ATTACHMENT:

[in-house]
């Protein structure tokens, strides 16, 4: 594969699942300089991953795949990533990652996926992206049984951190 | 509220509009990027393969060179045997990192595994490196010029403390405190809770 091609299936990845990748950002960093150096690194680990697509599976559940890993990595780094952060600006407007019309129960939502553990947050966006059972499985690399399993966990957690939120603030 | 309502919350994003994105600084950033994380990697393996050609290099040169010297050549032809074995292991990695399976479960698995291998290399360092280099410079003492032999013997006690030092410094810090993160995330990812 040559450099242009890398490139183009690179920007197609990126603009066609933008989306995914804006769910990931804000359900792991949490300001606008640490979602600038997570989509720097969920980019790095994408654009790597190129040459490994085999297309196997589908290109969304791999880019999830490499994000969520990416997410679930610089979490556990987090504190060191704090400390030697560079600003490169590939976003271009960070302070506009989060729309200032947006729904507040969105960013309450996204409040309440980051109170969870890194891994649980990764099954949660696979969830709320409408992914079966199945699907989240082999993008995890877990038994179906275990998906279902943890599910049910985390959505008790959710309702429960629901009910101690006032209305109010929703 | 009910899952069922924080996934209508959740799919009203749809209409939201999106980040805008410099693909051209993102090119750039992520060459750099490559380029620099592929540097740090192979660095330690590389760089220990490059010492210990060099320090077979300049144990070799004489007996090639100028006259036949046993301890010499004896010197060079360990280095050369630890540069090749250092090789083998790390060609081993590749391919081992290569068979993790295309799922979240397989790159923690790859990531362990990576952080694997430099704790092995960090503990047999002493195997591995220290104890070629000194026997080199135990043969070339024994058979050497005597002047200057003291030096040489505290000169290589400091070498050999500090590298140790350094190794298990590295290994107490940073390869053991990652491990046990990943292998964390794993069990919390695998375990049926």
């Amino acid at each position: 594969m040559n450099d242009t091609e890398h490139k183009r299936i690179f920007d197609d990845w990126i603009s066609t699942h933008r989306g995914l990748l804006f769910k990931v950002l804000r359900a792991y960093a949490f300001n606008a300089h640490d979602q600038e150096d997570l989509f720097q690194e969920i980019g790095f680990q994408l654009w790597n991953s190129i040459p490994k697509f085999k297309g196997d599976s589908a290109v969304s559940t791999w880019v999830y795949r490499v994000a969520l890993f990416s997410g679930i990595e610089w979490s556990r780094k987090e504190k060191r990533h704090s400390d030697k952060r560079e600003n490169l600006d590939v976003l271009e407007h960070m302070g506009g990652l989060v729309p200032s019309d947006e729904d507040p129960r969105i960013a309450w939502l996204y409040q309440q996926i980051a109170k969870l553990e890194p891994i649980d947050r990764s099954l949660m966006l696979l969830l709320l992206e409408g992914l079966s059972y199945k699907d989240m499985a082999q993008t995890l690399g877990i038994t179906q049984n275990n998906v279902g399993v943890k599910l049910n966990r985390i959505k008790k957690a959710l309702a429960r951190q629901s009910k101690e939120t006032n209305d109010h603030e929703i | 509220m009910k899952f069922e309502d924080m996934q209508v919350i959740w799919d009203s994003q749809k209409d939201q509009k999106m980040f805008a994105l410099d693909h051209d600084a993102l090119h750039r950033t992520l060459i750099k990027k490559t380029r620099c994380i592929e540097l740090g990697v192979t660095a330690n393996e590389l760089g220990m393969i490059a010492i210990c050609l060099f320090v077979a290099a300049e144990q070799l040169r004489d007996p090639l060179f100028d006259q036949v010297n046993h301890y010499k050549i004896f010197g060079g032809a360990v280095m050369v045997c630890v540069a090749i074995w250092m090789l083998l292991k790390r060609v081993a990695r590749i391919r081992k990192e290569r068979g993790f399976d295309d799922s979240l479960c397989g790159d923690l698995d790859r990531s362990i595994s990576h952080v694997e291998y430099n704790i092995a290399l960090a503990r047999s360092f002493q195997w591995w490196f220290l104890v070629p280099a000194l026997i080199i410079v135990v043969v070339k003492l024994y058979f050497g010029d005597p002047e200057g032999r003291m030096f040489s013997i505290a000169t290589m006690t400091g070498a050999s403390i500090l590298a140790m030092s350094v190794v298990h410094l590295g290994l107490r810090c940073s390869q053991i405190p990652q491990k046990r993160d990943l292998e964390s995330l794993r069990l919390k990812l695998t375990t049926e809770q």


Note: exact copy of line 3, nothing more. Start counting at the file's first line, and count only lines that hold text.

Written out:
């Amino acid at each position: 594969m040559n450099d242009t091609e890398h490139k183009r299936i690179f920007d197609d990845w990126i603009s066609t699942h933008r989306g995914l990748l804006f769910k990931v950002l804000r359900a792991y960093a949490f300001n606008a300089h640490d979602q600038e150096d997570l989509f720097q690194e969920i980019g790095f680990q994408l654009w790597n991953s190129i040459p490994k697509f085999k297309g196997d599976s589908a290109v969304s559940t791999w880019v999830y795949r490499v994000a969520l890993f990416s997410g679930i990595e610089w979490s556990r780094k987090e504190k060191r990533h704090s400390d030697k952060r560079e600003n490169l600006d590939v976003l271009e407007h960070m302070g506009g990652l989060v729309p200032s019309d947006e729904d507040p129960r969105i960013a309450w939502l996204y409040q309440q996926i980051a109170k969870l553990e890194p891994i649980d947050r990764s099954l949660m966006l696979l969830l709320l992206e409408g992914l079966s059972y199945k699907d989240m499985a082999q993008t995890l690399g877990i038994t179906q049984n275990n998906v279902g399993v943890k599910l049910n966990r985390i959505k008790k957690a959710l309702a429960r951190q629901s009910k101690e939120t006032n209305d109010h603030e929703i | 509220m009910k899952f069922e309502d924080m996934q209508v919350i959740w799919d009203s994003q749809k209409d939201q509009k999106m980040f805008a994105l410099d693909h051209d600084a993102l090119h750039r950033t992520l060459i750099k990027k490559t380029r620099c994380i592929e540097l740090g990697v192979t660095a330690n393996e590389l760089g220990m393969i490059a010492i210990c050609l060099f320090v077979a290099a300049e144990q070799l040169r004489d007996p090639l060179f100028d006259q036949v010297n046993h301890y010499k050549i004896f010197g060079g032809a360990v280095m050369v045997c630890v540069a090749i074995w250092m090789l083998l292991k790390r060609v081993a990695r590749i391919r081992k990192e290569r068979g993790f399976d295309d799922s979240l479960c397989g790159d923690l698995d790859r990531s362990i595994s990576h952080v694997e291998y430099n704790i092995a290399l960090a503990r047999s360092f002493q195997w591995w490196f220290l104890v070629p280099a000194l026997i080199i410079v135990v043969v070339k003492l024994y058979f050497g010029d005597p002047e200057g032999r003291m030096f040489s013997i505290a000169t290589m006690t400091g070498a050999s403390i500090l590298a140790m030092s350094v190794v298990h410094l590295g290994l107490r810090c940073s390869q053991i405190p990652q491990k046990r993160d990943l292998e964390s995330l794993r069990l919390k990812l695998t375990t049926e809770q």